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Melony

Page 56, 5th Sentence

Has anyone played this?  You pick up the book right next to you and turn to page 56, 5th sentence.

For instance:
"You could go to jail for doing something like that."

Jack Kerouac, On the Road


I don't think one is supposed to guess the author, but only see what lines come up.
VillageDuckpond

Melony

Any book because I am reading a pretty light one at the moment?

Sasha
Caro

Well, sadly the 4th or 6th sentence would be much better from Anna Karenina.  The 5th sentence says, "It was apparent at the first glance."  (Even this, though, has an interest, in that I don't think a modern writer would put 'the' before 'first glance.)

I might try a well-known book and not put the author and see what comes up.  But AK genuinely was the book closest to me sitting here at the computer.  Though had I looked the other side and underneath some paper I would have found Agatha Christie's Ten Little Niggers (not a renamed edition) and the line there is, "What else was there to say?"

I think we need some Proust!  

Cheers, Caro.
VillageDuckpond

Possibly lowering the tone but this book was genuinely on my bedside table when I received the e-mail about this thread:

Page 56, 5th sentence of 'Summer School' by Domenica de Rosa

'You don't know what you're taking on, JP.'

Sasha
Castorboy

Le professeur a-t-il nous visite aujourd'hui?
I am guessing it says "The doctor has not seen you recently?"

From Winnie and Wolf by A N Wilson.

Great idea for a quiz Melony Laughing  Laughing  Laughing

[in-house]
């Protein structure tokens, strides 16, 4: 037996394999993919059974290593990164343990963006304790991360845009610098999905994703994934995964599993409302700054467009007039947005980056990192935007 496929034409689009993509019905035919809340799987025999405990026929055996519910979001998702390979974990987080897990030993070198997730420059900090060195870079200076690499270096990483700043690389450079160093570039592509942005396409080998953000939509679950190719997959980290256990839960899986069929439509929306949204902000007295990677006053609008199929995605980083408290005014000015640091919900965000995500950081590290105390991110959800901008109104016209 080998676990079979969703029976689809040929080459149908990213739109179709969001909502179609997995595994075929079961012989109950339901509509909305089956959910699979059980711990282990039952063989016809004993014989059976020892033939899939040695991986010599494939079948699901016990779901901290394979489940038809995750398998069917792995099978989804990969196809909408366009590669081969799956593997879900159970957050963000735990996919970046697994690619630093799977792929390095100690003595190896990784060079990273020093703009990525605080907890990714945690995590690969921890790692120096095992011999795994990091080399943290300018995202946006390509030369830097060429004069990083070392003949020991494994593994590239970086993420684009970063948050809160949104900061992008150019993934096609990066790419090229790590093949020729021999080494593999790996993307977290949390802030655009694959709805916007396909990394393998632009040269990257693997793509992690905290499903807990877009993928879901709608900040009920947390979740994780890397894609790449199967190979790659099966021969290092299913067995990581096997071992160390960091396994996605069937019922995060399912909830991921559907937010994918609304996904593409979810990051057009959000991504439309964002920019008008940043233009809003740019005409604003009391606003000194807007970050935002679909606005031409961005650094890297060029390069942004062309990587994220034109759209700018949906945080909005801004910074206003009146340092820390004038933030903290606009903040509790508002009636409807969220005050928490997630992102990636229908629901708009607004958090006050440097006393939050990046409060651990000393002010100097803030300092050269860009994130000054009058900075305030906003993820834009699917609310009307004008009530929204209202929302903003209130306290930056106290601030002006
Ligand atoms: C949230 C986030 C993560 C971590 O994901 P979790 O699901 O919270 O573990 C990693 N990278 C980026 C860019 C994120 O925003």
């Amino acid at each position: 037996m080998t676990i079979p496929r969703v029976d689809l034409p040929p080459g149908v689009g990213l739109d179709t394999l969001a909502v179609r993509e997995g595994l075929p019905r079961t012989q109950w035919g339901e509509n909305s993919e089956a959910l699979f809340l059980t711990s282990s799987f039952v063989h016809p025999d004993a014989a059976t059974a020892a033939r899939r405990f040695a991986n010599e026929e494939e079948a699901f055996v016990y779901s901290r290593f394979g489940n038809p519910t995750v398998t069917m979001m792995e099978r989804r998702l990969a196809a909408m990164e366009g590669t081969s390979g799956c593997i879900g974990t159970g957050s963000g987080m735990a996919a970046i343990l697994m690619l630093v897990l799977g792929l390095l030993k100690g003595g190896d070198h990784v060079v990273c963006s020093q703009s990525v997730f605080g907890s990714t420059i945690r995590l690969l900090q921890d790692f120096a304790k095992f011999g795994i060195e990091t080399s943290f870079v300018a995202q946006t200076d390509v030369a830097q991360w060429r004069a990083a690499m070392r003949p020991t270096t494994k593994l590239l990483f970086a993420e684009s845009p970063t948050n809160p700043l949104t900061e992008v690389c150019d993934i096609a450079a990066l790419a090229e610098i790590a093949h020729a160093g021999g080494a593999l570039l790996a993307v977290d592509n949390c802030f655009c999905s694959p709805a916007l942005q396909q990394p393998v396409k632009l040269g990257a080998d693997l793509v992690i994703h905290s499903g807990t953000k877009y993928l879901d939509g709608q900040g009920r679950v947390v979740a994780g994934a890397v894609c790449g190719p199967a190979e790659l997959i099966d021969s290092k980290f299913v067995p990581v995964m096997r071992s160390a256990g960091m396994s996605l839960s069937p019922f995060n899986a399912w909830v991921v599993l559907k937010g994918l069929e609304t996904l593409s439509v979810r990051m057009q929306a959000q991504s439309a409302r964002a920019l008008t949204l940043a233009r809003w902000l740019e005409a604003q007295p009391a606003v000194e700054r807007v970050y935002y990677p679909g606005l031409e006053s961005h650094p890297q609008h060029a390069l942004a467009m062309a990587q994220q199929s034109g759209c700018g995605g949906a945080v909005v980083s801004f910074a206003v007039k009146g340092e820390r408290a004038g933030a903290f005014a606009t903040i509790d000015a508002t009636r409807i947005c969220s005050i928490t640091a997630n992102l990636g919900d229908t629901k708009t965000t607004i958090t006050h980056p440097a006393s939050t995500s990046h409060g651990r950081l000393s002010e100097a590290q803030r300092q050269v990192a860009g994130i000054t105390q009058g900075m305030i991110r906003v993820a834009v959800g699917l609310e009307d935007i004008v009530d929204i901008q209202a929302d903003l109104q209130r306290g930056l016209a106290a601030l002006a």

MikeAlx

"In the year 2014 the news was always dismal, and Morag, fifteen years old, generally did her best to ignore it."

-The Solaris Book of New Science Fiction, Volume Three (Story: "Artifacts", by Stephen Baxter)
VillageDuckpond

I understand it as:

'Has the Doctor been to see us today?'

Sasha

I am open to correction, however Smile
VillageDuckpond

Oops.....I mean 'the Professor' and not 'the Doctor'

Sasha
VillageDuckpond

Omg, even 'the teacher'!

Sasha
Hector

"Her visits brought the two old people such pleasure she went regularly, pretending to be confused by something or other: ruched collars, raglan sleaves, accordian pleats"

From A Fine Balance by Rohinto Mistry

Regards

Hector
Caro

I read that not long ago, Hector, but I bet I wouldn't have recognised it if you hadn't said.

Cheers, Caro.
Hector

Hi Caro

I'm only about 150 pages in at the moment but I am enjoying it. The rather succint writing style seems to help in gaining entry to a country and customs that I am not (shamefully) particularly knowlegable about. It has also led me to do a bit of my own research on some of the issues raised.

I'll let you know when I finish it so can see what you thought.

Regards

Hector
Ann

'You have siblings, sir?'
From The Last Dickens by Matthew Pearl.
I'm reading about 3 books at the moment but that one was easiest to hand. It is OK but, since I don't admire Dickens, all the hagiography grates a bit.
Chibiabos83

"Their polycentric view comprised four such geographical regions: Europe, Palearctic, Ethiopic and Oriental."

Richard G. Delisle, Debating Humankind's Place in Nature, 1860-2000: the Nature of Paleoanthropology
Evie

'While others were afraid to enter the bull's field, she could walk up and take the ring out of his nose.'

Claire Keegan, 'The Forester's Daughter', a story in the collection Walk the Blue Fields.
TheRejectAmidHair